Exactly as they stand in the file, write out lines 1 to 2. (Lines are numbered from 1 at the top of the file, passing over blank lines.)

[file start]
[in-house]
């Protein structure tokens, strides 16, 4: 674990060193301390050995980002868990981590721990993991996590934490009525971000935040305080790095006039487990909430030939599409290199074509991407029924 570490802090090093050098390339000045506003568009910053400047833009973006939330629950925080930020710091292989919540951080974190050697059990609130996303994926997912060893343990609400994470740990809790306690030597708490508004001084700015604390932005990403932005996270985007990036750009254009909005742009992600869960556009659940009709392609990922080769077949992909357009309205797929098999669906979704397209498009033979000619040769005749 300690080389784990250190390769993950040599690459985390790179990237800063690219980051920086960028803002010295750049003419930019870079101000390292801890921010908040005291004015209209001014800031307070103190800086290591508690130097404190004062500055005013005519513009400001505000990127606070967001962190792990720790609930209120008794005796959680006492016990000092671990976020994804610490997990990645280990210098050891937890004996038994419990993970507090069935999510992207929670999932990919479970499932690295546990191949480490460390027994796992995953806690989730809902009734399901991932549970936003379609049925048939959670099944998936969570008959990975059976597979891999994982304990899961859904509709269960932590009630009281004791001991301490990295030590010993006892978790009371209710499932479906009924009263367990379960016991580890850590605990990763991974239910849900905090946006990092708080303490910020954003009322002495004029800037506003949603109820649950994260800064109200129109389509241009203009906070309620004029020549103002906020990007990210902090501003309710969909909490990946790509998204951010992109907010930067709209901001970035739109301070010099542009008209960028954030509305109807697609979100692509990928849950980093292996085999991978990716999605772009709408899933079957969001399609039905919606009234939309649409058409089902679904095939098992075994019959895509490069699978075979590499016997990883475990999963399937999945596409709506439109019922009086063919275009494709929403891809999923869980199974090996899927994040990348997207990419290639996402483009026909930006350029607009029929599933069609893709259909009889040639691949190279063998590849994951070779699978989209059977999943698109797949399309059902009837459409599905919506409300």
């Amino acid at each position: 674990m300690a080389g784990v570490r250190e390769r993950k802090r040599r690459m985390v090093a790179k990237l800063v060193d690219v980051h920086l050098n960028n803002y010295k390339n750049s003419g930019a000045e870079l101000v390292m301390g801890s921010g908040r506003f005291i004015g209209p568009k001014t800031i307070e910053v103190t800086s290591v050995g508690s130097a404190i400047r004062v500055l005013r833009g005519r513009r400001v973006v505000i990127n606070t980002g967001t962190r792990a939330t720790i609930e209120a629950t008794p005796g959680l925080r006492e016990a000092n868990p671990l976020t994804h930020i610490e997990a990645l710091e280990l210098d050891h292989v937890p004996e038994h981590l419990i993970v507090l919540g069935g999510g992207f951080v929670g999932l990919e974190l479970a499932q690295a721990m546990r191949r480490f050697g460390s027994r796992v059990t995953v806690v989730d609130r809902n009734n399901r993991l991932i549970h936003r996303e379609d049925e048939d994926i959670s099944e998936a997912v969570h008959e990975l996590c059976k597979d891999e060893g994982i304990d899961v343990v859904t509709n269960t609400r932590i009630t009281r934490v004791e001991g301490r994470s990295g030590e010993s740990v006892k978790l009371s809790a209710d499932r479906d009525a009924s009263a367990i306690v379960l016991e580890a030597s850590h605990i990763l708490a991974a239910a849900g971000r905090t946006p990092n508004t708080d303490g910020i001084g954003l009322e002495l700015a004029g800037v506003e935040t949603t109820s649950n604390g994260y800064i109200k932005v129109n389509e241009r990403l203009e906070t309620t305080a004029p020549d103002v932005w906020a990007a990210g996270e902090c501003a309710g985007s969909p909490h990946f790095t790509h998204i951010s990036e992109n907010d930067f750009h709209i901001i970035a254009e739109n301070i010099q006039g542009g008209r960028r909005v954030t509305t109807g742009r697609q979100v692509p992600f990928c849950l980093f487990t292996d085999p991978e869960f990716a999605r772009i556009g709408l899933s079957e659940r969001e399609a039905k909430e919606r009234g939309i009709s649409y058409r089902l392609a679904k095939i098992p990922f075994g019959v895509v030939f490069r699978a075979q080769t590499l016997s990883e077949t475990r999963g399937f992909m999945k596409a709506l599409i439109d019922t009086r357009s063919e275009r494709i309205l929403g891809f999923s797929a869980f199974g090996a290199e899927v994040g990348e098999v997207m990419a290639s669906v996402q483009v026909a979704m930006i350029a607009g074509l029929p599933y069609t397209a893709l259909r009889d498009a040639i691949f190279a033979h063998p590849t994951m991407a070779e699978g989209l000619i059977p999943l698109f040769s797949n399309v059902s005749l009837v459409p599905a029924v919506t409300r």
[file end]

[in-house]
């Protein structure tokens, strides 16, 4: 674990060193301390050995980002868990981590721990993991996590934490009525971000935040305080790095006039487990909430030939599409290199074509991407029924 570490802090090093050098390339000045506003568009910053400047833009973006939330629950925080930020710091292989919540951080974190050697059990609130996303994926997912060893343990609400994470740990809790306690030597708490508004001084700015604390932005990403932005996270985007990036750009254009909005742009992600869960556009659940009709392609990922080769077949992909357009309205797929098999669906979704397209498009033979000619040769005749 300690080389784990250190390769993950040599690459985390790179990237800063690219980051920086960028803002010295750049003419930019870079101000390292801890921010908040005291004015209209001014800031307070103190800086290591508690130097404190004062500055005013005519513009400001505000990127606070967001962190792990720790609930209120008794005796959680006492016990000092671990976020994804610490997990990645280990210098050891937890004996038994419990993970507090069935999510992207929670999932990919479970499932690295546990191949480490460390027994796992995953806690989730809902009734399901991932549970936003379609049925048939959670099944998936969570008959990975059976597979891999994982304990899961859904509709269960932590009630009281004791001991301490990295030590010993006892978790009371209710499932479906009924009263367990379960016991580890850590605990990763991974239910849900905090946006990092708080303490910020954003009322002495004029800037506003949603109820649950994260800064109200129109389509241009203009906070309620004029020549103002906020990007990210902090501003309710969909909490990946790509998204951010992109907010930067709209901001970035739109301070010099542009008209960028954030509305109807697609979100692509990928849950980093292996085999991978990716999605772009709408899933079957969001399609039905919606009234939309649409058409089902679904095939098992075994019959895509490069699978075979590499016997990883475990999963399937999945596409709506439109019922009086063919275009494709929403891809999923869980199974090996899927994040990348997207990419290639996402483009026909930006350029607009029929599933069609893709259909009889040639691949190279063998590849994951070779699978989209059977999943698109797949399309059902009837459409599905919506409300």